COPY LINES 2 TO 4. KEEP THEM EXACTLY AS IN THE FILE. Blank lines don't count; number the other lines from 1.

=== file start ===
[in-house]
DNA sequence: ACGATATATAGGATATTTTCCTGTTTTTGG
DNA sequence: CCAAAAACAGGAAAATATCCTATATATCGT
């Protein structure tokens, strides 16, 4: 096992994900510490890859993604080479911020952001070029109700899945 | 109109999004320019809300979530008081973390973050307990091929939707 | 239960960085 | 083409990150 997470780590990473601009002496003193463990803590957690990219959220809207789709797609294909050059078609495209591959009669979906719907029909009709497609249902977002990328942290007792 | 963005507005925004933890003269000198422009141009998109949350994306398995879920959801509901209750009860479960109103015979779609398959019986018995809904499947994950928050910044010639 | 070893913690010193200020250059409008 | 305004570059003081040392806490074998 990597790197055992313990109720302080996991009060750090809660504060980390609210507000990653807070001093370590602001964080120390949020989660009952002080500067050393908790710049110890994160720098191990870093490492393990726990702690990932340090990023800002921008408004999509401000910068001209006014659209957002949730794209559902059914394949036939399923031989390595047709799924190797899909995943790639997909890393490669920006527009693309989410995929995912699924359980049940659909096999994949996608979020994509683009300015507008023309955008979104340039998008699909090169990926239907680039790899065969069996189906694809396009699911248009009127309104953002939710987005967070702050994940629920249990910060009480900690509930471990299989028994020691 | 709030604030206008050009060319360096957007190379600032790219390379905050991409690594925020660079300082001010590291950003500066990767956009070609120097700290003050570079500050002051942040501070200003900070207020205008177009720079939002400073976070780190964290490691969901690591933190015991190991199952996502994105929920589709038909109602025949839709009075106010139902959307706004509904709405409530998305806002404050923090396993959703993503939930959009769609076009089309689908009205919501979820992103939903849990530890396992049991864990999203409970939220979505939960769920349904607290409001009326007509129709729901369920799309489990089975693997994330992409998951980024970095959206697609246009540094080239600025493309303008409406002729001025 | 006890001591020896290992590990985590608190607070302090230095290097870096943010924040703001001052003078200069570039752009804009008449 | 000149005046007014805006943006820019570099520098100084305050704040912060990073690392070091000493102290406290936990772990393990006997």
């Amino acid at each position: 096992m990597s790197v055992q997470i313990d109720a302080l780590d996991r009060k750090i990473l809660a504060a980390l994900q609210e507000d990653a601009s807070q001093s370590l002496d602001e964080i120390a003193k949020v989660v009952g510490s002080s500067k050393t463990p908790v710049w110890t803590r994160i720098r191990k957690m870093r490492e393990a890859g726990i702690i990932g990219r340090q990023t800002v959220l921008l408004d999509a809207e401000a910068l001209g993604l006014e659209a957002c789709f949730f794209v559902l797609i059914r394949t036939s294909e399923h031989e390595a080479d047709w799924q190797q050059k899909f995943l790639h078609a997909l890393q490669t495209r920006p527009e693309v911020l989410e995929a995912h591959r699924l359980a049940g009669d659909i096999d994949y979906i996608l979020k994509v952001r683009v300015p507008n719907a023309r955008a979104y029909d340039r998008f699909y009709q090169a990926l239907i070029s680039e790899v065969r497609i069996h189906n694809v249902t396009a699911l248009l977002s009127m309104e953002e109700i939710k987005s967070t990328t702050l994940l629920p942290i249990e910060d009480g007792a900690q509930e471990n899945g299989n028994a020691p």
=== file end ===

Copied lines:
DNA sequence: ACGATATATAGGATATTTTCCTGTTTTTGG
DNA sequence: CCAAAAACAGGAAAATATCCTATATATCGT
């Protein structure tokens, strides 16, 4: 096992994900510490890859993604080479911020952001070029109700899945 | 109109999004320019809300979530008081973390973050307990091929939707 | 239960960085 | 083409990150 997470780590990473601009002496003193463990803590957690990219959220809207789709797609294909050059078609495209591959009669979906719907029909009709497609249902977002990328942290007792 | 963005507005925004933890003269000198422009141009998109949350994306398995879920959801509901209750009860479960109103015979779609398959019986018995809904499947994950928050910044010639 | 070893913690010193200020250059409008 | 305004570059003081040392806490074998 990597790197055992313990109720302080996991009060750090809660504060980390609210507000990653807070001093370590602001964080120390949020989660009952002080500067050393908790710049110890994160720098191990870093490492393990726990702690990932340090990023800002921008408004999509401000910068001209006014659209957002949730794209559902059914394949036939399923031989390595047709799924190797899909995943790639997909890393490669920006527009693309989410995929995912699924359980049940659909096999994949996608979020994509683009300015507008023309955008979104340039998008699909090169990926239907680039790899065969069996189906694809396009699911248009009127309104953002939710987005967070702050994940629920249990910060009480900690509930471990299989028994020691 | 709030604030206008050009060319360096957007190379600032790219390379905050991409690594925020660079300082001010590291950003500066990767956009070609120097700290003050570079500050002051942040501070200003900070207020205008177009720079939002400073976070780190964290490691969901690591933190015991190991199952996502994105929920589709038909109602025949839709009075106010139902959307706004509904709405409530998305806002404050923090396993959703993503939930959009769609076009089309689908009205919501979820992103939903849990530890396992049991864990999203409970939220979505939960769920349904607290409001009326007509129709729901369920799309489990089975693997994330992409998951980024970095959206697609246009540094080239600025493309303008409406002729001025 | 006890001591020896290992590990985590608190607070302090230095290097870096943010924040703001001052003078200069570039752009804009008449 | 000149005046007014805006943006820019570099520098100084305050704040912060990073690392070091000493102290406290936990772990393990006997």